WASHINGTON – Gov. Rick Scott weighed in Monday on the child separation controversy at the southern border, saying he opposes the Trump administration policy but blaming Washington at large for having "failed to secure our borders."
"What the country is witnessing right now is the byproduct of the many years of bi-partisan inaction and failure from our federal government," Scott said in a statement the Tampa Bay Times. "They have failed to secure our borders, which has resulted in this chaos.
"Let me be clear – I do not favor separating families. Washington is to blame for this by being all talk and no action, and the solution is to secure the border. Anyone seeking to enter our country illegally needs to be sent back, with the exception of those who are truly seeking asylum from an oppressive regime."
Scott's statement did not mention Trump by name and critics have repeatedly pointed out that it's Trump's "zero tolerance" policy that has led to breaking up parents and children. There is no law, as Trump has said, mandating that action.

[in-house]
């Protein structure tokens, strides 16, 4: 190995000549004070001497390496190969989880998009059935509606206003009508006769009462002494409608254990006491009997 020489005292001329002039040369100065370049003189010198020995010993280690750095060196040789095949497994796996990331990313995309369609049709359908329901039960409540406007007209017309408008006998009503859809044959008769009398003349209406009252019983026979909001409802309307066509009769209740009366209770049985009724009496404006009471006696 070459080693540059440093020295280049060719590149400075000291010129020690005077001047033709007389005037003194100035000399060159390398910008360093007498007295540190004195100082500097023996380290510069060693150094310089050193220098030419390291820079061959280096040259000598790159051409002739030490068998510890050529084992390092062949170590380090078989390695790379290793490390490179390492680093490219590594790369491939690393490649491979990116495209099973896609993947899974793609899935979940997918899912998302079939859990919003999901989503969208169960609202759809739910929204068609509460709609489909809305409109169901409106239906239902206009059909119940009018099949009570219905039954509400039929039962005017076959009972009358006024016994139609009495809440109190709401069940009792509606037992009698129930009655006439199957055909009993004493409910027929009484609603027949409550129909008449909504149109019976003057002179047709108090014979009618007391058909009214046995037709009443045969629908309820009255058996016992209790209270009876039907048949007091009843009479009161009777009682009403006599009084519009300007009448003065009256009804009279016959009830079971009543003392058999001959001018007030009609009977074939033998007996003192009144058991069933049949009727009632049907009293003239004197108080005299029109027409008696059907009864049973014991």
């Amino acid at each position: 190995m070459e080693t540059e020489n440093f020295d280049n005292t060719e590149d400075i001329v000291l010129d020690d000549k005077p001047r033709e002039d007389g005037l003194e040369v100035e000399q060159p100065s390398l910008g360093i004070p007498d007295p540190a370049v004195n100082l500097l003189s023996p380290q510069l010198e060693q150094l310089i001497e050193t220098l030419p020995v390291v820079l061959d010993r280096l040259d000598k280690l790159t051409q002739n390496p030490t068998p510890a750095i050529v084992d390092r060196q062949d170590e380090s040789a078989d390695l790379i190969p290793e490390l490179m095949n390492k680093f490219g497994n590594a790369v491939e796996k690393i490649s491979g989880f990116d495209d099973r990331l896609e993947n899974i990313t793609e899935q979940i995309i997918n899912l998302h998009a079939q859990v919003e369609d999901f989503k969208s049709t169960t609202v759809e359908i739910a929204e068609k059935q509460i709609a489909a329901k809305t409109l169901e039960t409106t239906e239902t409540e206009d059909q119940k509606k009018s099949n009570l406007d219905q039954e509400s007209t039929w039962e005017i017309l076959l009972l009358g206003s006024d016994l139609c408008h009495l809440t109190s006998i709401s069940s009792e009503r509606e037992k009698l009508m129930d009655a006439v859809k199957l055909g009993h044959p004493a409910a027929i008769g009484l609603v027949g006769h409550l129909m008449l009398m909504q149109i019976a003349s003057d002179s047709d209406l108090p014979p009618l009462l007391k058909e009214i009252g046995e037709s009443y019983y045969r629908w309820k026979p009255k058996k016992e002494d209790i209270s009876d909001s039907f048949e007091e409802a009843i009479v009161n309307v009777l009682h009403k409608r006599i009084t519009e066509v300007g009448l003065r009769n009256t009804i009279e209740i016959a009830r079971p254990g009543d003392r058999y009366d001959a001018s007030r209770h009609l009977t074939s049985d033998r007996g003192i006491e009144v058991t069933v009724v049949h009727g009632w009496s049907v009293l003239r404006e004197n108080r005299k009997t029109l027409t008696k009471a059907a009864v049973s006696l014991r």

Nearly 2,000 children were separated from families during a six-week period in April and May, the Department of Homeland Security said last week.
Sen. Bill Nelson, like other Democrats, took a much harder stance on the policy and is co-sponsoring legislation to prohibit separation.
Scott is refusing to stand up to Trump, Nelson's campaign said.
"As thousands of kids sit and sleep in warehouses, separated from their parents, Rick Scott – once again – refuses to stand up to the Trump Administration's cruel and inhumane policy of separating families," spokeswoman Carlie Waibel said. "Bill Nelson is fighting in Congress to stop the separation of families – cosponsoring the Keep Families Together Act – and holding the Trump Administration accountable, while Rick Scott plays politics with these children's lives. It's time for Rick Scott to stand up to his friend Donald Trump and support legislation to keep families together."
Rep. Mario Diaz-Balart, R-Miami, issued this statement Monday:
"It is totally unacceptable, for any reason, to purposely separate minor children from their parents. Any and every other option should be implemented in order to not separate minors from their parents, which I believe is unconscionable. We cannot allow for this to continue happening, and it must stop. I continue to work with my colleagues to ensure that the provision included in this week's immigration bill puts an end to this cruel practice."